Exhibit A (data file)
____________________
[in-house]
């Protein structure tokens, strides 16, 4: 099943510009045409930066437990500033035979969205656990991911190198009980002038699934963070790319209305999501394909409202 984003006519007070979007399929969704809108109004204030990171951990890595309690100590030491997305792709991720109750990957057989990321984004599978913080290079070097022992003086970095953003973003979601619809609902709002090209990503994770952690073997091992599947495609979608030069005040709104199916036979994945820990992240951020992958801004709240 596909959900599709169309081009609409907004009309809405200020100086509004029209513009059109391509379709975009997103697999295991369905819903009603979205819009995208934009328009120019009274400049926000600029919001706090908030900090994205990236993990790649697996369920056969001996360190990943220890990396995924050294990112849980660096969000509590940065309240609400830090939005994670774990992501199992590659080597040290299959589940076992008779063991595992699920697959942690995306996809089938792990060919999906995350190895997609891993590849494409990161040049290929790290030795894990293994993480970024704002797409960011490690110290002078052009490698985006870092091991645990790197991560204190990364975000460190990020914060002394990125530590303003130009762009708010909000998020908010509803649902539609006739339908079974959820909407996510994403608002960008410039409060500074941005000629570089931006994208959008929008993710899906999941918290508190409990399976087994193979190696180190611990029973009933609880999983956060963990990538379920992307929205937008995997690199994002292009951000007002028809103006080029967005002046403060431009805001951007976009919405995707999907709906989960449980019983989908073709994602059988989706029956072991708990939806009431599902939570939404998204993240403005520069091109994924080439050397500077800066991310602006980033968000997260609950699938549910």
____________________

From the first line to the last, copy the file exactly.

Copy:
[in-house]
């Protein structure tokens, strides 16, 4: 099943510009045409930066437990500033035979969205656990991911190198009980002038699934963070790319209305999501394909409202 984003006519007070979007399929969704809108109004204030990171951990890595309690100590030491997305792709991720109750990957057989990321984004599978913080290079070097022992003086970095953003973003979601619809609902709002090209990503994770952690073997091992599947495609979608030069005040709104199916036979994945820990992240951020992958801004709240 596909959900599709169309081009609409907004009309809405200020100086509004029209513009059109391509379709975009997103697999295991369905819903009603979205819009995208934009328009120019009274400049926000600029919001706090908030900090994205990236993990790649697996369920056969001996360190990943220890990396995924050294990112849980660096969000509590940065309240609400830090939005994670774990992501199992590659080597040290299959589940076992008779063991595992699920697959942690995306996809089938792990060919999906995350190895997609891993590849494409990161040049290929790290030795894990293994993480970024704002797409960011490690110290002078052009490698985006870092091991645990790197991560204190990364975000460190990020914060002394990125530590303003130009762009708010909000998020908010509803649902539609006739339908079974959820909407996510994403608002960008410039409060500074941005000629570089931006994208959008929008993710899906999941918290508190409990399976087994193979190696180190611990029973009933609880999983956060963990990538379920992307929205937008995997690199994002292009951000007002028809103006080029967005002046403060431009805001951007976009919405995707999907709906989960449980019983989908073709994602059988989706029956072991708990939806009431599902939570939404998204993240403005520069091109994924080439050397500077800066991310602006980033968000997260609950699938549910």